According to BC Hydro, British Colombians are using air conditioning more and more in order to beat the summer heat.
“A/C use in the province has more than tripled since 2001, according to their report. BC Hydro anticipates the upward trend will continue, as over 25 per cent of B.C. households are expected to consider buying air conditioning units this summer. While we typically see higher electricity demand in the cold, dark winter months, summer demand for power is rising largely due to higher A/C usage.” Read More In The Article Posted On Castanet’s Website Here:
In a BC Hydro report they companies breaks down the extra cost of running an air conditioner in the summer.
“Cold comfort comes at a cost. Running a central air conditioner for nine hours a day over the summer costs around $300, compared to just $6 for a fan for the same amount of time. The report finds 93 per cent of those surveyed are adding to their bills by setting A/C units lower than the recommended 25 degrees Celsius. Read the full Report here: Cold comfort: The rising use (and cost) of air conditiong in B.C.
BC Hydro is concerned about the increased power consumption from air conditioners, but yet they’re blocking excess power production from solar, by restricting the size of solar systems for consumers. (Learn more about BC Hydro Net Metering in 2018)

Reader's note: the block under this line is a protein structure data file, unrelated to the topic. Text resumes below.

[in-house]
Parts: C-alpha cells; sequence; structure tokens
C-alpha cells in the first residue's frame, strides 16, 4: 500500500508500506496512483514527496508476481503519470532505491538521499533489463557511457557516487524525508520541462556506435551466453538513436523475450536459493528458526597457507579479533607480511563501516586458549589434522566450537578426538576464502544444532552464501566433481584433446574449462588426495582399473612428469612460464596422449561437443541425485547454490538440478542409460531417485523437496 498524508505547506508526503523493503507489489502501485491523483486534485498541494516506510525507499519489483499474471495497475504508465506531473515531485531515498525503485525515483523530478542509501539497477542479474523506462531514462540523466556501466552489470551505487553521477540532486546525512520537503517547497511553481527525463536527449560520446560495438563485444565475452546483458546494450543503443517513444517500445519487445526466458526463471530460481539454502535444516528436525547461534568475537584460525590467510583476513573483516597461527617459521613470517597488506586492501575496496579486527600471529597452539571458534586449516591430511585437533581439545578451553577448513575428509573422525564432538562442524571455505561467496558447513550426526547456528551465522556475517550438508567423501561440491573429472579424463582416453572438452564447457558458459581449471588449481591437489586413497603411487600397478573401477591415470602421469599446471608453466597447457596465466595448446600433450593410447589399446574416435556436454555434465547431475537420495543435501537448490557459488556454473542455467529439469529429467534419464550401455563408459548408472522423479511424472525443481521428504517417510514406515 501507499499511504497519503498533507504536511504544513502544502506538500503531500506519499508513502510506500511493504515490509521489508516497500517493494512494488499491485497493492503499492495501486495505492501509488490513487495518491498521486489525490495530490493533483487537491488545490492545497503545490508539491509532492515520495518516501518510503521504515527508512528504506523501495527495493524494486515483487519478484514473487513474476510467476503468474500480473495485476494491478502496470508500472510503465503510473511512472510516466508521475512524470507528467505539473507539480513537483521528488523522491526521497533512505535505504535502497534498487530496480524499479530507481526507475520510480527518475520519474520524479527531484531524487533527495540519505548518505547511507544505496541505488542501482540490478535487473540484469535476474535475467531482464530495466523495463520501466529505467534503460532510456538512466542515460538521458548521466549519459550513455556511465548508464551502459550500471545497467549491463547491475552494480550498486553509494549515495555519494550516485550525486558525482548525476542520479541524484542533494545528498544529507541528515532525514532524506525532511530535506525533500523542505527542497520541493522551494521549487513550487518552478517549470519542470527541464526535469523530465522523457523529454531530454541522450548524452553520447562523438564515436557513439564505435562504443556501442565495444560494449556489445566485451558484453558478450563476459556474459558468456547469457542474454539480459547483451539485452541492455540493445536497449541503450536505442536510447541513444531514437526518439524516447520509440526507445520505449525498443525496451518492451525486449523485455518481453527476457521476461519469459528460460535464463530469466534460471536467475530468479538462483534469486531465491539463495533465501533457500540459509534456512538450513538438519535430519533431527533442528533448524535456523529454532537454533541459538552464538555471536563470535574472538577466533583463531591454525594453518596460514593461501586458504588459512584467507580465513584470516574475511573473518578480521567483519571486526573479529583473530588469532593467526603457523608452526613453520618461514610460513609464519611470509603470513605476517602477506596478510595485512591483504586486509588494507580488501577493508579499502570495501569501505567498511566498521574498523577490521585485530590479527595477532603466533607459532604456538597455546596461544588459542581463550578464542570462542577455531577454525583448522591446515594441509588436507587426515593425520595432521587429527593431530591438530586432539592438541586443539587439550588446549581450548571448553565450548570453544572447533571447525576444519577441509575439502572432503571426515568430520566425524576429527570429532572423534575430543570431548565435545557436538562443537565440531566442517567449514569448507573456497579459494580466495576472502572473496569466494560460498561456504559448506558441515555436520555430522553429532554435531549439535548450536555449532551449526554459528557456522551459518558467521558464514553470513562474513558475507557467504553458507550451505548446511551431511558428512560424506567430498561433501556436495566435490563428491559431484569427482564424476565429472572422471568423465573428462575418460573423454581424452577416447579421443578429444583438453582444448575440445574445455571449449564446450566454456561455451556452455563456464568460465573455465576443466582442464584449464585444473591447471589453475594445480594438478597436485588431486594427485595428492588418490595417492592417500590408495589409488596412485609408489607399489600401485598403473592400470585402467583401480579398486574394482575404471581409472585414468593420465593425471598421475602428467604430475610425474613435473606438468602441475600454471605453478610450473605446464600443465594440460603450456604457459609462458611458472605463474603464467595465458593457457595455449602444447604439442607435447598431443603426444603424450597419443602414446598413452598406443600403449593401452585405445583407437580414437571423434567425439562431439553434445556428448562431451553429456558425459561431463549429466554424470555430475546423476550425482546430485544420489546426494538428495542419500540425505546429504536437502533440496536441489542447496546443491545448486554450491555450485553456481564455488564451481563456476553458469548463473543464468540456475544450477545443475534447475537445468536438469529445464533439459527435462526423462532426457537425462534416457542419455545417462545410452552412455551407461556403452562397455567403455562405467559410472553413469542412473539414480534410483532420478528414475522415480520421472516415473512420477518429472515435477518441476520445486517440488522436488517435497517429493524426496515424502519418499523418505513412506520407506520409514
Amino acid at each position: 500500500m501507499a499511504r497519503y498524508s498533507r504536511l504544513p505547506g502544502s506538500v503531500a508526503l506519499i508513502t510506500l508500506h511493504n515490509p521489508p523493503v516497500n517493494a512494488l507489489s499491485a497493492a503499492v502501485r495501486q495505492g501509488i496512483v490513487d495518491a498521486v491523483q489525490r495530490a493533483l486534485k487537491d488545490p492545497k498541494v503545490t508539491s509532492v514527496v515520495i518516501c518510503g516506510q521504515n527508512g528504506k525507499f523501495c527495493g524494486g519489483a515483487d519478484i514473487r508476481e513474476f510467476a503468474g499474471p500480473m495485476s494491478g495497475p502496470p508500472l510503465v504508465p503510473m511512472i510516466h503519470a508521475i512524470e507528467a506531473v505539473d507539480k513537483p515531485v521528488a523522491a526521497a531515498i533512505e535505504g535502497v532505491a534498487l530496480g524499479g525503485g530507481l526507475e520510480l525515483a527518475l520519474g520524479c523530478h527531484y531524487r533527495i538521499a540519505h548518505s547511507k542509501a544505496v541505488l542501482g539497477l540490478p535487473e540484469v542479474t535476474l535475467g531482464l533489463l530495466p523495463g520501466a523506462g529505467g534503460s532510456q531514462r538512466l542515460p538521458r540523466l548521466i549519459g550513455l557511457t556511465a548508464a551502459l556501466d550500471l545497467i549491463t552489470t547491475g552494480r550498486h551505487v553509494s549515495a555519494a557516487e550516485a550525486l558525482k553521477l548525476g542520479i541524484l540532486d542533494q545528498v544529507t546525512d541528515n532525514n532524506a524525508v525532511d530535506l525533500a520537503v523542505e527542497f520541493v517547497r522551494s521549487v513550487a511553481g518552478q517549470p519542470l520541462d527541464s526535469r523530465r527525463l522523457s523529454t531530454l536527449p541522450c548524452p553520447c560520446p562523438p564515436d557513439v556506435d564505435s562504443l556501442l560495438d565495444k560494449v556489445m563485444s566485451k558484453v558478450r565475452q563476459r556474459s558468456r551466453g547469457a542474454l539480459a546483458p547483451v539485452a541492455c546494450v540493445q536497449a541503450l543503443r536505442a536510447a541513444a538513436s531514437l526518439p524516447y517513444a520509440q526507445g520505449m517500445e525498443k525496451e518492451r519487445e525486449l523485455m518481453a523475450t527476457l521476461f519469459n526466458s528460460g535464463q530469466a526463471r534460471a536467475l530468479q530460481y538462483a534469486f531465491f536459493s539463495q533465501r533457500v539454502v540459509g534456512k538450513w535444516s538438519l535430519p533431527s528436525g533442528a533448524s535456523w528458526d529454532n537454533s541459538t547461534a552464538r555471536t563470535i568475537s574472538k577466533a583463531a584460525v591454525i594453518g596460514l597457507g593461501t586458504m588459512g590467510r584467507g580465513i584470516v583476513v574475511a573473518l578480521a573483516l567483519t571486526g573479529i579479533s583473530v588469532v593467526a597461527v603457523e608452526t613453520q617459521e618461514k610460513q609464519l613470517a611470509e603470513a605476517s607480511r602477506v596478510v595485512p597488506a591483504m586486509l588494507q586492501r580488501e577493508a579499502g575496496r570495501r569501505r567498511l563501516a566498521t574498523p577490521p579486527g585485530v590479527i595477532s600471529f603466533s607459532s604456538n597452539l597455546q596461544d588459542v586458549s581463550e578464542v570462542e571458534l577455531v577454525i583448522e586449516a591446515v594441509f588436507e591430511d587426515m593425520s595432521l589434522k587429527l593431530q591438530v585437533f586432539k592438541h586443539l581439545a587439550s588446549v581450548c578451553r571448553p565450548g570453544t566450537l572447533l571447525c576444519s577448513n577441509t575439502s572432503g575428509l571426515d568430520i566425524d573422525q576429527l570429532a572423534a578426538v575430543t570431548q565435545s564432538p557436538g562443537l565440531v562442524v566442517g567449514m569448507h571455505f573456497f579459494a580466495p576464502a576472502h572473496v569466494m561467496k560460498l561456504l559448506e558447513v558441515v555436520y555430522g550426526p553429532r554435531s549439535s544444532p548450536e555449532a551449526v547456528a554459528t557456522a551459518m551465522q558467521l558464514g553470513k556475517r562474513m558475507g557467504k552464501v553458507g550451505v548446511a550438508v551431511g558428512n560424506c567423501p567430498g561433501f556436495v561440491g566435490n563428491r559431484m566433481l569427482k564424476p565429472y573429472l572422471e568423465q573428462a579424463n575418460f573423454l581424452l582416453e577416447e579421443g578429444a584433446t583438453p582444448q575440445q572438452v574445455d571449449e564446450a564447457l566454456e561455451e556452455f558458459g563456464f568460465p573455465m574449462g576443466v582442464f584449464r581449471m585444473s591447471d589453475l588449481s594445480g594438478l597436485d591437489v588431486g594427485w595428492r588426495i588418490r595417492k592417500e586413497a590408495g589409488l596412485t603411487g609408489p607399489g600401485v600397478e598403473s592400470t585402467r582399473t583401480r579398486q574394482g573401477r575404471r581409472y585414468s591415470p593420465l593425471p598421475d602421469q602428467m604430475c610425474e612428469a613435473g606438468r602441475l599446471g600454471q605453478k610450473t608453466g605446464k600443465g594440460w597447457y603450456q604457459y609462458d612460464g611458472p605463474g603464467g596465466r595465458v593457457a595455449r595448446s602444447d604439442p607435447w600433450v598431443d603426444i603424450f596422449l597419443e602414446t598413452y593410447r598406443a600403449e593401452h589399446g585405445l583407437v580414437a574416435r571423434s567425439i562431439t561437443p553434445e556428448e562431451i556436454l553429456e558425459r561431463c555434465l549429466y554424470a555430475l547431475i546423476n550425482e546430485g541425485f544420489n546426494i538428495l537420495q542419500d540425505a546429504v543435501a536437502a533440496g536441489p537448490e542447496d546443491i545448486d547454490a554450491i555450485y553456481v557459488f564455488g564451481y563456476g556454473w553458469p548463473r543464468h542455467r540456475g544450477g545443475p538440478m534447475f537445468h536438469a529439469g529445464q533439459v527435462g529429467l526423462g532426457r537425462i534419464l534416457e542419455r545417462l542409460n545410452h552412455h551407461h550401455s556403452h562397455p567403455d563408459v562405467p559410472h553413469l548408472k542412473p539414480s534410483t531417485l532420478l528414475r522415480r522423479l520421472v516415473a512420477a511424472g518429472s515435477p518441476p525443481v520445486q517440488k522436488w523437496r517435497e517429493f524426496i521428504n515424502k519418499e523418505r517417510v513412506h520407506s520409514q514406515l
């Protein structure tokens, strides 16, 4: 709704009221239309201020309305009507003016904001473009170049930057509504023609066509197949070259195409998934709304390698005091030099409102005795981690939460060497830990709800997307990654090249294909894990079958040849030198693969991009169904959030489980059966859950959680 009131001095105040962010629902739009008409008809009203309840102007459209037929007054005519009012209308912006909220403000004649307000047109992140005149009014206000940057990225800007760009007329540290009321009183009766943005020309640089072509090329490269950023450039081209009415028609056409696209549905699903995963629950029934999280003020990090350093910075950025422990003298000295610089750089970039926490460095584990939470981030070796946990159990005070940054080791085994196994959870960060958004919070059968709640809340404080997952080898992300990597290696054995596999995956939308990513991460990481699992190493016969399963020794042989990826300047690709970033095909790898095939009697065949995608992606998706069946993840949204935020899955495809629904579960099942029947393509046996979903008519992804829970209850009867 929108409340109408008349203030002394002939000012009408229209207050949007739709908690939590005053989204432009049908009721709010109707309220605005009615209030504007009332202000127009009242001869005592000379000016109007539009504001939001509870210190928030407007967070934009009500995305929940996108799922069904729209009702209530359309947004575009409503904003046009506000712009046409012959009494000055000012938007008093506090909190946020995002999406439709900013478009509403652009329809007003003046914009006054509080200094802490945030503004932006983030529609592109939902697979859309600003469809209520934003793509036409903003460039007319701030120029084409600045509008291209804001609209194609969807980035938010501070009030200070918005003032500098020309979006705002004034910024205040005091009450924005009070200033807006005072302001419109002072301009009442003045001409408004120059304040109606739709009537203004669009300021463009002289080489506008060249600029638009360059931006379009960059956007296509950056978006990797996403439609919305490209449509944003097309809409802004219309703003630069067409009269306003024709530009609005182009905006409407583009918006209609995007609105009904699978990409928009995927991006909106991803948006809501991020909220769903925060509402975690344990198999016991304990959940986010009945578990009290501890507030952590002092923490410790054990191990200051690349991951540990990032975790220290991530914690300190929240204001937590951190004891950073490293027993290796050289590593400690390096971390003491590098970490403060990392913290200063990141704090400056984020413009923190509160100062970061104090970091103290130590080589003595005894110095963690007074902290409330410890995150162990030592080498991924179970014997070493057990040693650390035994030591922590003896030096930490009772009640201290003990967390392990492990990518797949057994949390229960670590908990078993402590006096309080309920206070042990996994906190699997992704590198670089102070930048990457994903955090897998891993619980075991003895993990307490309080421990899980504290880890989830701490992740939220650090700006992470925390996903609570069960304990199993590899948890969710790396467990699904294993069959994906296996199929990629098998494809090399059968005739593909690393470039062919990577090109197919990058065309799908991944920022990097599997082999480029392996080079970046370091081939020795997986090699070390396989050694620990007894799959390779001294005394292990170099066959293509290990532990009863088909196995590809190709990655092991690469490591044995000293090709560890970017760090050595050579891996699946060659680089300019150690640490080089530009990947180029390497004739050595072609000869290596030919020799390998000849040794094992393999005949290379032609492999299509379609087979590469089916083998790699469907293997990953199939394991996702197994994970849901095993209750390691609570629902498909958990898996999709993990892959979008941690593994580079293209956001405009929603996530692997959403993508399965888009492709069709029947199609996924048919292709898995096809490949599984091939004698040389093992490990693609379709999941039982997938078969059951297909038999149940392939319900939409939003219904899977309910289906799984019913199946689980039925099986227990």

Anybody using air conditioning is most likely going to be in Tier 2 where BC hydro is charging $.13/watt and only paying customers $.10/watt if they generate excess solar power. With minimal administrative costs, zero capital cost, zero maintenance, zero upkeep and zero risk, buying solar energy from their customers is still profitable for BC Hydro.
Why is BC Hydro concerned about the excess power from solar – all of the costs are on the consumer?
BC Hydro has the hydroelectric infrastructure in place to hold back power during low water times. In years with low rainfall solar makes even more sense; with all of the spring runoff, the water can be saved for late fall and winter when there isn’t enough power available from other sources like solar energy – this would utilize nature’s perfect battery.
With an abundance of clean solar energy available in the summer months, why restrict the production of solar energy, when it makes so much sense and money too?